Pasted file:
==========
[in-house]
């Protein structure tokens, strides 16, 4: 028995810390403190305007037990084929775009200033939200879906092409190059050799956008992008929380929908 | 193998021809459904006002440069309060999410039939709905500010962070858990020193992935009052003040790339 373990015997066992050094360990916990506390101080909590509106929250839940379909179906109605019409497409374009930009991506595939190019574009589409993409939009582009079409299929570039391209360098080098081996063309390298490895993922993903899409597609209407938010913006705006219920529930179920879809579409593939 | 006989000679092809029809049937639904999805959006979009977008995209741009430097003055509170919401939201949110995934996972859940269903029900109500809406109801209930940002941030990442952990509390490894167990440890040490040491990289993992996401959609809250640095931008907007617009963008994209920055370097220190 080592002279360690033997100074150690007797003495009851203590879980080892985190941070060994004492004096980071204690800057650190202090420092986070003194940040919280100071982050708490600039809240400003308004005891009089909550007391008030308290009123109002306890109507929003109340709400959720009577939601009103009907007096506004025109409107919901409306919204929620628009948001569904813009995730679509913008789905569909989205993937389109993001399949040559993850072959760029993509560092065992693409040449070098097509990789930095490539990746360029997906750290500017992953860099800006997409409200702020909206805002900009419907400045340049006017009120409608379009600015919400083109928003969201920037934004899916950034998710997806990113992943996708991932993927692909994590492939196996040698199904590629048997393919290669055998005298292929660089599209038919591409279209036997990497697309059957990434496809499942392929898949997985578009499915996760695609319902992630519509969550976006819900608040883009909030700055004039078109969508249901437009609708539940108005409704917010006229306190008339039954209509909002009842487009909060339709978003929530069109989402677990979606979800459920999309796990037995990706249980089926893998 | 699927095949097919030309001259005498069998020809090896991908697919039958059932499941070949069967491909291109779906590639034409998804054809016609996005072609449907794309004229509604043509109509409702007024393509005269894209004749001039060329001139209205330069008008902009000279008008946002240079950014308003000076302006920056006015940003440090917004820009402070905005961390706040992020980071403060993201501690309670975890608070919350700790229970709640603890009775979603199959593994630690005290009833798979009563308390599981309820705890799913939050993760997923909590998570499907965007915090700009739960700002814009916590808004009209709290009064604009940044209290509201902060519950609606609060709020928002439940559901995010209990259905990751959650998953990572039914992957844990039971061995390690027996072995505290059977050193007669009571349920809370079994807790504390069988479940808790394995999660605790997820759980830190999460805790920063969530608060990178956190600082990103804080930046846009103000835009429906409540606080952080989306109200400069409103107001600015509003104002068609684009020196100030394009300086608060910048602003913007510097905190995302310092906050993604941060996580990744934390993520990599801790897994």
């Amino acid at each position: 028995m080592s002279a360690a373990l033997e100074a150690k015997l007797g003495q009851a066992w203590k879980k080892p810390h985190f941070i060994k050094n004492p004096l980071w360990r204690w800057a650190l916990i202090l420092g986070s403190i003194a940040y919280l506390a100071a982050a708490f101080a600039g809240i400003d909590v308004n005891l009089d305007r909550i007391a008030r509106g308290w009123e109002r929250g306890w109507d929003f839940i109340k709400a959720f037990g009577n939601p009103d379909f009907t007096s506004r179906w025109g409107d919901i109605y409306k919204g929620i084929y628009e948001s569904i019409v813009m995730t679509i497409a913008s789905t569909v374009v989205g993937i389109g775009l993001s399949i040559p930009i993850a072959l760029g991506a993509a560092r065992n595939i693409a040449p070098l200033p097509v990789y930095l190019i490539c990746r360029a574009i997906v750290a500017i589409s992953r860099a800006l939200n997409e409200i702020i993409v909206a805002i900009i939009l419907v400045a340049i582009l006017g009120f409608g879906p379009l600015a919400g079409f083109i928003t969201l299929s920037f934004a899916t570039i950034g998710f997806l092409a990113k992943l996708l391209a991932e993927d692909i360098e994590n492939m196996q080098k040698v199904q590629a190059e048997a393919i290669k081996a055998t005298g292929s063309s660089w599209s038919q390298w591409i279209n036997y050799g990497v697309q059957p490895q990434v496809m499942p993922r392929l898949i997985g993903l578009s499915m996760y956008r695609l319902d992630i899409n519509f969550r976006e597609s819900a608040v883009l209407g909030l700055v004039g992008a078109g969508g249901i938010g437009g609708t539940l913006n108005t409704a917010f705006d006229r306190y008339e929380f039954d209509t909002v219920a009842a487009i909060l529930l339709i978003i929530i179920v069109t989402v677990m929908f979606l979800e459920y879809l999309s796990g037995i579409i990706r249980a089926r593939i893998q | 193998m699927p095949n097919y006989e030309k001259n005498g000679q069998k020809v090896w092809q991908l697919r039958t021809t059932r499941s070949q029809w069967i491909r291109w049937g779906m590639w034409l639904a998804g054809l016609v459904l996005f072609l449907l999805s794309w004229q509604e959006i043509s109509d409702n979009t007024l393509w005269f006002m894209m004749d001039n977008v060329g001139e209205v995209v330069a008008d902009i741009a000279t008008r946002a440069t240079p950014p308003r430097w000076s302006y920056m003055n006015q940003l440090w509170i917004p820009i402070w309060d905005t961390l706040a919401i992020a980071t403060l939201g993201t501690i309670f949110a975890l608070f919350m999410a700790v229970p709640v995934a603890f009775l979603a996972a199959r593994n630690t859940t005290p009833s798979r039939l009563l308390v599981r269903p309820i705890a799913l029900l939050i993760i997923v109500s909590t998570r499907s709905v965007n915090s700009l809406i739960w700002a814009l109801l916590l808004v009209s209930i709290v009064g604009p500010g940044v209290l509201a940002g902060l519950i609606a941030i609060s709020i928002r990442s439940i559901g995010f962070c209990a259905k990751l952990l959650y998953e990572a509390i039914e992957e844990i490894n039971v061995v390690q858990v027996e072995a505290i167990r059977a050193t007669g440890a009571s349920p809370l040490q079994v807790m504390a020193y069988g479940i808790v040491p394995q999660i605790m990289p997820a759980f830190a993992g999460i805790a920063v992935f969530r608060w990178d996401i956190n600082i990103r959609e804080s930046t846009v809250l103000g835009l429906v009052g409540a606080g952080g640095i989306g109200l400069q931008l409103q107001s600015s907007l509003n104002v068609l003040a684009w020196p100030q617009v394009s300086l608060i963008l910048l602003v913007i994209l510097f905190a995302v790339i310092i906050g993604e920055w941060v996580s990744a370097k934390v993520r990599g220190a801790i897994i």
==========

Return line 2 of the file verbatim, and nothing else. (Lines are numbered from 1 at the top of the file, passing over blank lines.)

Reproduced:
């Protein structure tokens, strides 16, 4: 028995810390403190305007037990084929775009200033939200879906092409190059050799956008992008929380929908 | 193998021809459904006002440069309060999410039939709905500010962070858990020193992935009052003040790339 373990015997066992050094360990916990506390101080909590509106929250839940379909179906109605019409497409374009930009991506595939190019574009589409993409939009582009079409299929570039391209360098080098081996063309390298490895993922993903899409597609209407938010913006705006219920529930179920879809579409593939 | 006989000679092809029809049937639904999805959006979009977008995209741009430097003055509170919401939201949110995934996972859940269903029900109500809406109801209930940002941030990442952990509390490894167990440890040490040491990289993992996401959609809250640095931008907007617009963008994209920055370097220190 080592002279360690033997100074150690007797003495009851203590879980080892985190941070060994004492004096980071204690800057650190202090420092986070003194940040919280100071982050708490600039809240400003308004005891009089909550007391008030308290009123109002306890109507929003109340709400959720009577939601009103009907007096506004025109409107919901409306919204929620628009948001569904813009995730679509913008789905569909989205993937389109993001399949040559993850072959760029993509560092065992693409040449070098097509990789930095490539990746360029997906750290500017992953860099800006997409409200702020909206805002900009419907400045340049006017009120409608379009600015919400083109928003969201920037934004899916950034998710997806990113992943996708991932993927692909994590492939196996040698199904590629048997393919290669055998005298292929660089599209038919591409279209036997990497697309059957990434496809499942392929898949997985578009499915996760695609319902992630519509969550976006819900608040883009909030700055004039078109969508249901437009609708539940108005409704917010006229306190008339039954209509909002009842487009909060339709978003929530069109989402677990979606979800459920999309796990037995990706249980089926893998 | 699927095949097919030309001259005498069998020809090896991908697919039958059932499941070949069967491909291109779906590639034409998804054809016609996005072609449907794309004229509604043509109509409702007024393509005269894209004749001039060329001139209205330069008008902009000279008008946002240079950014308003000076302006920056006015940003440090917004820009402070905005961390706040992020980071403060993201501690309670975890608070919350700790229970709640603890009775979603199959593994630690005290009833798979009563308390599981309820705890799913939050993760997923909590998570499907965007915090700009739960700002814009916590808004009209709290009064604009940044209290509201902060519950609606609060709020928002439940559901995010209990259905990751959650998953990572039914992957844990039971061995390690027996072995505290059977050193007669009571349920809370079994807790504390069988479940808790394995999660605790997820759980830190999460805790920063969530608060990178956190600082990103804080930046846009103000835009429906409540606080952080989306109200400069409103107001600015509003104002068609684009020196100030394009300086608060910048602003913007510097905190995302310092906050993604941060996580990744934390993520990599801790897994």